Lemonade Marketing Firm

Saturday, October 27, 2012

Written by Casey Perkins

“A foolish consistency is the hobgoblin of little minds.” Since first hearing this quote in high school it has popped into my head many times. The author is Ralph Waldo Emerson in his essay on Self Reliance. I came to love this quote because it spoke of being different, creative, and of a willingness to evolve and grow. Emerson was a Transcendentalist. These thinkers wanted to get away from the busyness of life and reconnect with the natural beauty of the world.
What the Transcendentalists were: Creatives.
What the Transcendentalists were not: Marketers

I haven’t worked in marketing long, but if I’ve learned one thing it is the importance of consistency. So I found myself trying to reconcile my Transcendentalist tendency towards creativity that is always changing and the consistency necessary for good business.
It’s a fine line for sure. However, I am learning that there is a happy medium. Here are a few ideas I have for remaining consistent without compromising creativity.

1. Do you have a brand identity?
This is an essential question before going on. It is absolutely necessary that you create and develop a branded identity for you company, your product or service, or yourself. This is the fun part… here’s where your creativity gets to run rampant! However, once you decide what your brand looks like, you have to stick with it. The hard part: you will probably be tired of your brand by the time the public sees it for the first time … DON’T CHANGE ANYTHING! This is where consistency first comes into play and you have to resist the urge to start changing things.

2. Learn to make small variations.
If your creative juices are flowing and you need to make something new, the first step is checking that the new idea matches the existing brand. Put yourself in your customer’s place. When they see this new piece of creative will they immediately think of your existing brand? A prime example of small variations can be seen in logo design. Most companies have several variations on their primary logo. For instance if the main logo is horizontal with three colors the variations might include a square design with only one color and a black & white version, etc. Once you’ve reconciled your idea and your brand, it’s time to start creating.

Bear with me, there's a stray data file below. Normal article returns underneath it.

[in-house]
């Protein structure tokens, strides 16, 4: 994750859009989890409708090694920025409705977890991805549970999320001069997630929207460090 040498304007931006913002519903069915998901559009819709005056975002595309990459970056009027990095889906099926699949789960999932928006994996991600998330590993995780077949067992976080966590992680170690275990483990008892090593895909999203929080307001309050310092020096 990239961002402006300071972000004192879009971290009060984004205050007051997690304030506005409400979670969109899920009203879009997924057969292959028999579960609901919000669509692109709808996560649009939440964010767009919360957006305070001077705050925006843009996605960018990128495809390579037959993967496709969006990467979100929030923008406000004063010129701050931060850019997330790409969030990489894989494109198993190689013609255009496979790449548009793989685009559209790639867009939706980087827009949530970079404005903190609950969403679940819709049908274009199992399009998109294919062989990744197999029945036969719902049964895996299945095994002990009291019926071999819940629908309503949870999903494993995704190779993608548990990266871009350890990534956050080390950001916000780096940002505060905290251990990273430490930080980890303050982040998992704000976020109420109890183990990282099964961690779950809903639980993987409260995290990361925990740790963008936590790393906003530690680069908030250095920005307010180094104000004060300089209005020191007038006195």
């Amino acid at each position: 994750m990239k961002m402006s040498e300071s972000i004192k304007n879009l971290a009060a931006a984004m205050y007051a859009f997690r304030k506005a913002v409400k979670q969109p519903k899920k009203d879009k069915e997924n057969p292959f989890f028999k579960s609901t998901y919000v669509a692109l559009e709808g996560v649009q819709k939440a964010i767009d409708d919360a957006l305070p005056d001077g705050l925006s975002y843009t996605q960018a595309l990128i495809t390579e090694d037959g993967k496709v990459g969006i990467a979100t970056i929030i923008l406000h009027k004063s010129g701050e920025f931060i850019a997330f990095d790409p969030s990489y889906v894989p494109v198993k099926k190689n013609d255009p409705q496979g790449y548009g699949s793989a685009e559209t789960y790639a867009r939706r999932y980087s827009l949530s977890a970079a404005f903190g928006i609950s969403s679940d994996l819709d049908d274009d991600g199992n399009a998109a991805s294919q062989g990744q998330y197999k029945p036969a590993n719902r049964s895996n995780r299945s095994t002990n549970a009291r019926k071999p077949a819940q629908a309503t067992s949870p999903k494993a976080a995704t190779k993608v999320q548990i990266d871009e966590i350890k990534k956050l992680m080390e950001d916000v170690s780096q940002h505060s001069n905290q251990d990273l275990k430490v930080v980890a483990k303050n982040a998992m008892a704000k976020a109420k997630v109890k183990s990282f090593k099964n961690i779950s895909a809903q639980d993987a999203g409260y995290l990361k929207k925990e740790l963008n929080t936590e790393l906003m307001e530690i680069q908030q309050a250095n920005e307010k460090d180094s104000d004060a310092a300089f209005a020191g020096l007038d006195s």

3. Pay attention to details.
This is the tedious part of a creative’s job, but it pays off big time. Being consistent with your creative projects doesn’t just mean matching the brand identity. You have to start at the smallest part and work up to the overall customer response. Let’s take logo design again. Three main components that must remain consistent are color, font, and proportion.
Color – invest in a Pantone® Color Bridge® and use the color numbers to keep everything consistent in all of your creative projects. If you didn’t major in art and don’t have a love/hate relationship with the color wheel … get to work on that. Learn about complimentary and coordinating colors and use them. Finally, make sure your colors match your overall brand identity (a bottled water company called Nature Fresh probably wouldn’t use red and orange, etc.)
Font -  It is crucial that you choose a font scheme for your brand and then stick with it. People will begin to associate everything you hand them with your brand. If every piece of creative has a different look then you will overload your consumers.
Proportion – this is possibly the single hardest part of keeping consistent. When you’re asked to design an ad that is 11.375 by 8.465 inches and include 500 words of copy, a 120 by 120 pixel photo, and the company’s existing 3 by 5 inch logo it starts to get tough. But hey, you’re a creative. That’s your job. Don’t compromise a logo or the brand’s identity. Put on your thinking cap and make it work.

So let’s look back at that quote: “A foolish consistency is the hobgoblin of little minds.” I think the keyword is “foolish”. Be smart about your design choices. Make sure all members of your company are on the same page about the brand’s identity then follow through. Be willing to evolve your look, style, and brand but don’t change it … see, it’s a fine line, but that’s what makes it fun.

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